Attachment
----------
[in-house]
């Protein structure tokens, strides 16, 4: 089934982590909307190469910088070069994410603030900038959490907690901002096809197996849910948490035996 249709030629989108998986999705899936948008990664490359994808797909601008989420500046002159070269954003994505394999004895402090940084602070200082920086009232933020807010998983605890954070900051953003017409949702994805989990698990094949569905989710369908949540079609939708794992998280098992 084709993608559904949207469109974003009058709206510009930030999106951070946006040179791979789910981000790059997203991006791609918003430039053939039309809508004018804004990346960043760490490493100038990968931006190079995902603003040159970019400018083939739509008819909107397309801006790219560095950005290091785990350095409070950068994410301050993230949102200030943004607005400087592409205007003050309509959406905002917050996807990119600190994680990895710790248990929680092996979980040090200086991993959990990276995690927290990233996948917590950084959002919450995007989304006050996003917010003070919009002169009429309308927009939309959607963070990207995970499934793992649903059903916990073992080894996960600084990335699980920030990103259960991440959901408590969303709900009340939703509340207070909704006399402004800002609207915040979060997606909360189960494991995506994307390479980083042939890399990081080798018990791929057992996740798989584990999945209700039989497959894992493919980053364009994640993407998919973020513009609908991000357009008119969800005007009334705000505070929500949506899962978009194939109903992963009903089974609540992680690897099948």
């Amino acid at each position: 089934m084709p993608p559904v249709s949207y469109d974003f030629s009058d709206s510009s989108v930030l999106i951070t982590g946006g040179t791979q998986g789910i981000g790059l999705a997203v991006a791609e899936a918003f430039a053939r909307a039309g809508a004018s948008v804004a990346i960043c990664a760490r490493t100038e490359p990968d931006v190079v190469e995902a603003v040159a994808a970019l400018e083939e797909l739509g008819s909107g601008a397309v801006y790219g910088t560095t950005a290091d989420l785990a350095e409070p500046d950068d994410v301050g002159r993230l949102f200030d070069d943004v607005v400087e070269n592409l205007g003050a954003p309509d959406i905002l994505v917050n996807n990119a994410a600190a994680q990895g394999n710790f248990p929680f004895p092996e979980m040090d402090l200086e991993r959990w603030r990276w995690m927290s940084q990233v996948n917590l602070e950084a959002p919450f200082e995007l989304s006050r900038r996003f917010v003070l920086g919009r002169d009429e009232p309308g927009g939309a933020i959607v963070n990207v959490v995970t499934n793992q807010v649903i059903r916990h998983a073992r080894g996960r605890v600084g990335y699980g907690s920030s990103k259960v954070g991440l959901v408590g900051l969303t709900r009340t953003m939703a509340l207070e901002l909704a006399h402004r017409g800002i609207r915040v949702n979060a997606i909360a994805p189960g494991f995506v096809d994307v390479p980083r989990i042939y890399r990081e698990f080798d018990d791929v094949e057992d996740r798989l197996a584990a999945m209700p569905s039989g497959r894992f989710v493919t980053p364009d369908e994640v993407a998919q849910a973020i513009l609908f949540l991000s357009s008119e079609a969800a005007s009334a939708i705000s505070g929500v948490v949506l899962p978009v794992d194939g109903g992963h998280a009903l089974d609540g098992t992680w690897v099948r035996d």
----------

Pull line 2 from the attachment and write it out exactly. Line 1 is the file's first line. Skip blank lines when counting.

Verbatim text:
């Protein structure tokens, strides 16, 4: 089934982590909307190469910088070069994410603030900038959490907690901002096809197996849910948490035996 249709030629989108998986999705899936948008990664490359994808797909601008989420500046002159070269954003994505394999004895402090940084602070200082920086009232933020807010998983605890954070900051953003017409949702994805989990698990094949569905989710369908949540079609939708794992998280098992 084709993608559904949207469109974003009058709206510009930030999106951070946006040179791979789910981000790059997203991006791609918003430039053939039309809508004018804004990346960043760490490493100038990968931006190079995902603003040159970019400018083939739509008819909107397309801006790219560095950005290091785990350095409070950068994410301050993230949102200030943004607005400087592409205007003050309509959406905002917050996807990119600190994680990895710790248990929680092996979980040090200086991993959990990276995690927290990233996948917590950084959002919450995007989304006050996003917010003070919009002169009429309308927009939309959607963070990207995970499934793992649903059903916990073992080894996960600084990335699980920030990103259960991440959901408590969303709900009340939703509340207070909704006399402004800002609207915040979060997606909360189960494991995506994307390479980083042939890399990081080798018990791929057992996740798989584990999945209700039989497959894992493919980053364009994640993407998919973020513009609908991000357009008119969800005007009334705000505070929500949506899962978009194939109903992963009903089974609540992680690897099948």